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The AAPG/Datapages Combined Publications Database

AAPG Bulletin


Volume: 56 (1972)

Issue: 9. (September)

First Page: 1903

Last Page: 1903

Title: Negative Evidence and Pleistocene History: ABSTRACT

Author(s): W. F. Tanner

Article Type: Meeting abstract


Studies of Florida, the Yucatan, and other nearby coastal areas have shown that (outside of tectonically disturbed belts), there are no Pleistocene reefs more than 10 m above present mean sea level. If interglacial times produced complete ice-cap melting, and a concomitant mean sea level rise, reef-building organisms should have flourished (a) farther north than now, and (b) higher above sea level than now. This distribution has not been found.

These studies also have shown that there are no obvious large pre-Sangamon coastal deposits away from major deltas. If the Sangamon and the Holocene were typical of Pleistocene interglacial times, then classical theory requires at least 2 more such deposits (Aftonian and Yarmouth). They either are not present or, if present, are not nearly as extensive as Sangamon accumulations.

Further studies of these areas have shown that there are no high flights of Pleistocene marine terraces. Those terraces within the study area commonly mapped as Pleistocene are very low features of Sangamon and Holocene age, or are higher features of Pliocene and Miocene age, or cannot be dated.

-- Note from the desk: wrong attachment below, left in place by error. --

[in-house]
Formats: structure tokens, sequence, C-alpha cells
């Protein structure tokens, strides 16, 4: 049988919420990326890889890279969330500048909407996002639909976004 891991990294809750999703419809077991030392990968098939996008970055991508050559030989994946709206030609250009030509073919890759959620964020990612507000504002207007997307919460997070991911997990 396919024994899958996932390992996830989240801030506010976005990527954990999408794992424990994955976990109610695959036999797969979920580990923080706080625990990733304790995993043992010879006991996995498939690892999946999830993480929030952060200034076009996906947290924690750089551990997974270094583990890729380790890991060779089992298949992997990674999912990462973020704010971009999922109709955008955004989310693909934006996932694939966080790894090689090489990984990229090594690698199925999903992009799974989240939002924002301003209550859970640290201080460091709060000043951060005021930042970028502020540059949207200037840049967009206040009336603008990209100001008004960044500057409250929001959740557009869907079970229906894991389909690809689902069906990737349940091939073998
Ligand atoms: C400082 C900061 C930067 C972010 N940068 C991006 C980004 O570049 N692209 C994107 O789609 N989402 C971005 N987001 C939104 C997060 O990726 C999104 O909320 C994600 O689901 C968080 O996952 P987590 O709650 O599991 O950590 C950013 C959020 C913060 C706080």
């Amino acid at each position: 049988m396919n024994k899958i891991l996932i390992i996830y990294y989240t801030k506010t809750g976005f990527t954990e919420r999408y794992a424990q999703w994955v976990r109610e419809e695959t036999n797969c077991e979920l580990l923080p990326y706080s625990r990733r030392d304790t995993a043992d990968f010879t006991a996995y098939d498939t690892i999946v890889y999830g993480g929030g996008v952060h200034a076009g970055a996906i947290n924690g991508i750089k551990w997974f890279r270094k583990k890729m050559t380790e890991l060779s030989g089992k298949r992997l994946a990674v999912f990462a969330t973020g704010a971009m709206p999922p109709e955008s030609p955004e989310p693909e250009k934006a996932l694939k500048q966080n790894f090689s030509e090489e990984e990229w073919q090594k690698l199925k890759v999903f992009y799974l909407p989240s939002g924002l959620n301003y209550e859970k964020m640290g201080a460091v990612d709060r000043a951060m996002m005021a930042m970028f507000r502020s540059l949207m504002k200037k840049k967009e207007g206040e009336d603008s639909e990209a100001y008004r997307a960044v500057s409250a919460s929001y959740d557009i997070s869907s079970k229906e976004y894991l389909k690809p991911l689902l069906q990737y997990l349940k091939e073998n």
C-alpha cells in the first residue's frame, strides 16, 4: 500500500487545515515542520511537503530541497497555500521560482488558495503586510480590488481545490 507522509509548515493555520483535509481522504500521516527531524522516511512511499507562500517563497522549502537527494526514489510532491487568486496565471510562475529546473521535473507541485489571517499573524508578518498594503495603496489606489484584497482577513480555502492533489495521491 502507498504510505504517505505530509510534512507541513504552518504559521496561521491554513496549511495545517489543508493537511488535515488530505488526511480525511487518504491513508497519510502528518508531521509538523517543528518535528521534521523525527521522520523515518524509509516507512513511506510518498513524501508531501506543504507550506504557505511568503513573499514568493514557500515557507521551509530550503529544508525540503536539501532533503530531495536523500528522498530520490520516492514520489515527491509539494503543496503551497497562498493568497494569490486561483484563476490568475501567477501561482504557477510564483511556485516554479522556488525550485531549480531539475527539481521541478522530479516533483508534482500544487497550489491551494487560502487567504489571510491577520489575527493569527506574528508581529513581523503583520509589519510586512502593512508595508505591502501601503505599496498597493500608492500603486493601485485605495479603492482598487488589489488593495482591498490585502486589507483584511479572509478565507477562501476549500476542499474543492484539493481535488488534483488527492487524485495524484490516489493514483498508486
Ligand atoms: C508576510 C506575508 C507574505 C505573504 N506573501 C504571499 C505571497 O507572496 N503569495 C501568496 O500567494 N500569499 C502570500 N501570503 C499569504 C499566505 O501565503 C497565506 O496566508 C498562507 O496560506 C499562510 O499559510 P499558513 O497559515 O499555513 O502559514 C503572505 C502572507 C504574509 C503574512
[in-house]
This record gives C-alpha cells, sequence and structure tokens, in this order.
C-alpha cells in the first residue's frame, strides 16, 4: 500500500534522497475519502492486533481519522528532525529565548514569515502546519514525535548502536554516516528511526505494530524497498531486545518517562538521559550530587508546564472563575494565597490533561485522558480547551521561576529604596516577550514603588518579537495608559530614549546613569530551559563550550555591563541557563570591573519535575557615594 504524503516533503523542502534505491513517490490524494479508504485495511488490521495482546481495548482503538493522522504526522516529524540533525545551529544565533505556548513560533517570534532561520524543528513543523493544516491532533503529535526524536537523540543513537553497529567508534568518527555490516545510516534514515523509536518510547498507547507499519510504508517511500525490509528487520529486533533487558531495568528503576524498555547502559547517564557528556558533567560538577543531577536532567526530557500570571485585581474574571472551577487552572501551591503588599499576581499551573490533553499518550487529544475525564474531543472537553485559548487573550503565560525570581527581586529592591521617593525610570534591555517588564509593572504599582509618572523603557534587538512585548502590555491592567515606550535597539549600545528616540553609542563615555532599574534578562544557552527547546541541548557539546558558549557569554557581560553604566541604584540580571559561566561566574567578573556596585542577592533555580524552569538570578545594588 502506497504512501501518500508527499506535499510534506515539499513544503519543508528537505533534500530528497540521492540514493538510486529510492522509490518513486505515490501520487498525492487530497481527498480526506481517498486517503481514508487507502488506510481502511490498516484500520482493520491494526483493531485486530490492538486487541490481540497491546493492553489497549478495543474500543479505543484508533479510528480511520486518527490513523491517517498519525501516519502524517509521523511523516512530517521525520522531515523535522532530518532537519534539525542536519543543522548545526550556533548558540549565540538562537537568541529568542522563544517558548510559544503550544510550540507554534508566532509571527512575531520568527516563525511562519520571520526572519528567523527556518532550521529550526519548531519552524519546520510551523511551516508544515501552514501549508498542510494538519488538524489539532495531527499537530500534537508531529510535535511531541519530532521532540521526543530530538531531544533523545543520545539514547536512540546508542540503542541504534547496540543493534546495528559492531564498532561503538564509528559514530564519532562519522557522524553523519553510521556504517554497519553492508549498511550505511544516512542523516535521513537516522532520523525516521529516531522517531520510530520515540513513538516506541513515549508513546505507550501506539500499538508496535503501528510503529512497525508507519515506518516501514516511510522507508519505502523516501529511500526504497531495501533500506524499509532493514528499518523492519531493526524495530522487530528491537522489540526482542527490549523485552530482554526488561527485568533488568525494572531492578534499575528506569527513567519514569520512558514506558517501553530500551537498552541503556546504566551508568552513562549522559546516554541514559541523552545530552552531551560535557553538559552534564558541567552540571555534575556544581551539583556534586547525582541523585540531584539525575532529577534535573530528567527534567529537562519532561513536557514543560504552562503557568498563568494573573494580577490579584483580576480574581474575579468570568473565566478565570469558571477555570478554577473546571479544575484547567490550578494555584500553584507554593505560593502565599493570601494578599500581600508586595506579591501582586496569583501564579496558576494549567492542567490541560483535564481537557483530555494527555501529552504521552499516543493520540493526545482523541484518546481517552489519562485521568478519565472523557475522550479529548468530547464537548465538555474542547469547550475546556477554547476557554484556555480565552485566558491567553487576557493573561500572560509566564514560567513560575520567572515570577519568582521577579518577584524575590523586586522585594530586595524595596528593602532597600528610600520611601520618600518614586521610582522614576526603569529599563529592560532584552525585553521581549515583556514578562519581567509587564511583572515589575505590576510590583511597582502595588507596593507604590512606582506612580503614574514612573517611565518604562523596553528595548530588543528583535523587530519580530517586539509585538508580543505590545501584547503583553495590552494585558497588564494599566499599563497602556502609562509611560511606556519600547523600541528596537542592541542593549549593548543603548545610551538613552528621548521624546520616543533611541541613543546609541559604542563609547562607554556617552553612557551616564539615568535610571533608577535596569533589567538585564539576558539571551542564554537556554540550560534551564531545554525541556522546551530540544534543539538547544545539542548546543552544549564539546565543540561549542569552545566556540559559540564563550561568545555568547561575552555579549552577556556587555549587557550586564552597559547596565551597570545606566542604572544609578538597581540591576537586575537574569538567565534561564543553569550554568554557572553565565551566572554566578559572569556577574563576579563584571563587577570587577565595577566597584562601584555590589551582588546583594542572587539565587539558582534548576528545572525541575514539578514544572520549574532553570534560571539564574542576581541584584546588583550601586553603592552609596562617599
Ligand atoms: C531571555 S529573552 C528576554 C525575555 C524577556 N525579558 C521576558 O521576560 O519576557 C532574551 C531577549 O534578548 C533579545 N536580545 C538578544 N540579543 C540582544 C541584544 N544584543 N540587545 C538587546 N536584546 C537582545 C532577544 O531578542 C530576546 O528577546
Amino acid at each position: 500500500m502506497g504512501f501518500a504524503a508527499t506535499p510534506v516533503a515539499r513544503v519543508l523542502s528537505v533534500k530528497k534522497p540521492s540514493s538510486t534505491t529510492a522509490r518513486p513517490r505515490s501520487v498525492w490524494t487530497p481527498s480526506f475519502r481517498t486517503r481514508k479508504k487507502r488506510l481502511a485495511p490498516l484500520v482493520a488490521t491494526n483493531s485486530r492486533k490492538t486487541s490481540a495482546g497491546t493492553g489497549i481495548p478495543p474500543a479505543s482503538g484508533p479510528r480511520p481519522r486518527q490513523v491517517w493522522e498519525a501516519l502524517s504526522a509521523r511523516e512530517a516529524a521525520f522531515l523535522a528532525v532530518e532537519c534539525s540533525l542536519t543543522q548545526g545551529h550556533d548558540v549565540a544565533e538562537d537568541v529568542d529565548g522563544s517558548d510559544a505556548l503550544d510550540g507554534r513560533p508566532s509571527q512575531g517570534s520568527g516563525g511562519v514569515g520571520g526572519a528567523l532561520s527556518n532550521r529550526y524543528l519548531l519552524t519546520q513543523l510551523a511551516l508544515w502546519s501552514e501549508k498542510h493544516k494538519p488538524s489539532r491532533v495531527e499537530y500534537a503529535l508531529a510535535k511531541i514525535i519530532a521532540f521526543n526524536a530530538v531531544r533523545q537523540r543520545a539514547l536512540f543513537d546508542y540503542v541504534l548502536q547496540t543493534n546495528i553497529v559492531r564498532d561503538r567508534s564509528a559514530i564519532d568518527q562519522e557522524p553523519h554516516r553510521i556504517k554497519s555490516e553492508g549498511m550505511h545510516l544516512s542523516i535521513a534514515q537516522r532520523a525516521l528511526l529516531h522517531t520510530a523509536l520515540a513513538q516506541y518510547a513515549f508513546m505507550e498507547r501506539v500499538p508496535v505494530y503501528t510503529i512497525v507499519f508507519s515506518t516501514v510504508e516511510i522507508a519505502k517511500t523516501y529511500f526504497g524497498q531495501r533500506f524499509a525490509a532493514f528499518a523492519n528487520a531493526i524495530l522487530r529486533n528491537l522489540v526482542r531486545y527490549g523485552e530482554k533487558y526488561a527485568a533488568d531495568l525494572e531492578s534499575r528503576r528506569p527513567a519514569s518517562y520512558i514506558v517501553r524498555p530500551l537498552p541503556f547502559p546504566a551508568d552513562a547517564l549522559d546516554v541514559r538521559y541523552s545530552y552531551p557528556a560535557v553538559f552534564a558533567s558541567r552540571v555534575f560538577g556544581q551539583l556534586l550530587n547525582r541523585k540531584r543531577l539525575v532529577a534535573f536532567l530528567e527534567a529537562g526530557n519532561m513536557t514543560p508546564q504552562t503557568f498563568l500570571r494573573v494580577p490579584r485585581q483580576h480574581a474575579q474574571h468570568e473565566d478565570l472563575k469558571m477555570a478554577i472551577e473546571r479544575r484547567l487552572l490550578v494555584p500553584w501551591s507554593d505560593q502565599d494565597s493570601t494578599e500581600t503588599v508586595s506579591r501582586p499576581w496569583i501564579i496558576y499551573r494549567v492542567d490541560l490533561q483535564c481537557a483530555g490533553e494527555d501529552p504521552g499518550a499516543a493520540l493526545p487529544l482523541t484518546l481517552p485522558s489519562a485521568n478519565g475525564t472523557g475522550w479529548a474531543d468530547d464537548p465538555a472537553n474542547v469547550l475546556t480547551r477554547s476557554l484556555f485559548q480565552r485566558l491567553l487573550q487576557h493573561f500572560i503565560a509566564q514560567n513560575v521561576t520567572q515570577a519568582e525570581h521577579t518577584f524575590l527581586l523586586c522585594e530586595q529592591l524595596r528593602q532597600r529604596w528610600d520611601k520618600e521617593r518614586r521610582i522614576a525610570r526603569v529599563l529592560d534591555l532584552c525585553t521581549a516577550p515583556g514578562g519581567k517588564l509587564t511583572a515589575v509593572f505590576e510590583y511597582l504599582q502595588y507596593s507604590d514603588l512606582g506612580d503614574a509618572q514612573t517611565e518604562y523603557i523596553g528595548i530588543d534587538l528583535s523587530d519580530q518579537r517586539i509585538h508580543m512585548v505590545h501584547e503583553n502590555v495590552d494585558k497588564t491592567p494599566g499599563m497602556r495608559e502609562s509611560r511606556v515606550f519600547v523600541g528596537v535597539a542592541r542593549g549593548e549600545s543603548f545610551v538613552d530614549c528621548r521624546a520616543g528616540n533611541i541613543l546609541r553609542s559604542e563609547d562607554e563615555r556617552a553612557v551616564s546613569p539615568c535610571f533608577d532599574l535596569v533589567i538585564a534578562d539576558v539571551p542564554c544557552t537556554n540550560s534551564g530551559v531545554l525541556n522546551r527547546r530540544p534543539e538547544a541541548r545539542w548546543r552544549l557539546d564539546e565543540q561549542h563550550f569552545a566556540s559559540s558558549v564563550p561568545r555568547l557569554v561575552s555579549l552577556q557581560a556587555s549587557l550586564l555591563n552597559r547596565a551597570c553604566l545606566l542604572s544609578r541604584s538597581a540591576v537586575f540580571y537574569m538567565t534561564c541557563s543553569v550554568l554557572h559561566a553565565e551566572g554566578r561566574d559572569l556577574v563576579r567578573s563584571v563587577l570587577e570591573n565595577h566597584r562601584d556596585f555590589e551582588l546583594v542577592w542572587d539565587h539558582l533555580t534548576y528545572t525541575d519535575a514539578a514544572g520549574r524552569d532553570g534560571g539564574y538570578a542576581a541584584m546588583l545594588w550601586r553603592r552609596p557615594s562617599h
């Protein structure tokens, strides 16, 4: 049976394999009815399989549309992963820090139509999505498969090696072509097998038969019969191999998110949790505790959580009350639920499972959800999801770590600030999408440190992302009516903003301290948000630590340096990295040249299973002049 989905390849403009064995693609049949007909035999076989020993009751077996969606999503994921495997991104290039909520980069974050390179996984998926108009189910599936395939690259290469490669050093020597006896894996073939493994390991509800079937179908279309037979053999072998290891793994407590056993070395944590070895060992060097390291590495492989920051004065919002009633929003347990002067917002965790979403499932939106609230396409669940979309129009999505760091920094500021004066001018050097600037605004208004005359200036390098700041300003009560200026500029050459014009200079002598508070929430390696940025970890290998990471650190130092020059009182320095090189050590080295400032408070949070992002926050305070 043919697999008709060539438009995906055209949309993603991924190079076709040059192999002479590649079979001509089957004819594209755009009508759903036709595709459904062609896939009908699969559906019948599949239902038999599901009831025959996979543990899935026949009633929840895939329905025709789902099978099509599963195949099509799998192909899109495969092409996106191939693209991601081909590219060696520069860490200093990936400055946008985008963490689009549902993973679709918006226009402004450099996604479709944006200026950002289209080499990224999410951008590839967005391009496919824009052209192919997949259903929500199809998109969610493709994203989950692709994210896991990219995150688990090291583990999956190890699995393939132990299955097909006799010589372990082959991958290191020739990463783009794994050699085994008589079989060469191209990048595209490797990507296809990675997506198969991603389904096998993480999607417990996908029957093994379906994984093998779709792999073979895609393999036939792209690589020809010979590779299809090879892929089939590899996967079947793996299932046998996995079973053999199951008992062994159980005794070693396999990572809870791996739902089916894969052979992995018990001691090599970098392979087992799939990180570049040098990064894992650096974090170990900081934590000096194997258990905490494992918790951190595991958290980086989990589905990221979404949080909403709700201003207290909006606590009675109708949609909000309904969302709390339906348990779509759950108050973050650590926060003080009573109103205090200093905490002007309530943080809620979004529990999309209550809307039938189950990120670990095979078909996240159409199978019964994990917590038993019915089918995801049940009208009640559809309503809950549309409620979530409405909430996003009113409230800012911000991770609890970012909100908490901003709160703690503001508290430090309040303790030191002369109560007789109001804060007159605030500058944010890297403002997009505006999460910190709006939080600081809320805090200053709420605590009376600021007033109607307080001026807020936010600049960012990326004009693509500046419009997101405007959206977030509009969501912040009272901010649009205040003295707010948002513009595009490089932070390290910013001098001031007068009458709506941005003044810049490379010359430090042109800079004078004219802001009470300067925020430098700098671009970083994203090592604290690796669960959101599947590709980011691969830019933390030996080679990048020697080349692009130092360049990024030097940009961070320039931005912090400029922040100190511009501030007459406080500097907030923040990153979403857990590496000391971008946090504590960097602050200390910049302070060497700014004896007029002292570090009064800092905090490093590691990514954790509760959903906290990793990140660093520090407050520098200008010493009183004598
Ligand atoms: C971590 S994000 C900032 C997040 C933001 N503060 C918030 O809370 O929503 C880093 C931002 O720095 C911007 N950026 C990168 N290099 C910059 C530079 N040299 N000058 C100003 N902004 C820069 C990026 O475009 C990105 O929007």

Several conclusions were made from these studies.

1. The cooling which brought on late Cenozoic ice ages must have occurred in the late Tertiary, rather than in the Quaternary.

2. Melting of the full set of ice caps, during Quaternary time, was never complete, including the present.

3. Sea level, in Quaternary time, never stood much higher than it is today.

4. Aftonian and Yarmouth sea levels were (a) slightly lower than in Sangamon and Holocene time, or (b) did not maintain a position, similar to now, long enough for significant deposits to be made, or (c) maintained such a position for so long that almost all deposits were removed by erosion.

5. The next long-term trend--barring short-term fluctuations--must be one of climatic cooling and a marked drop in mean sea level.

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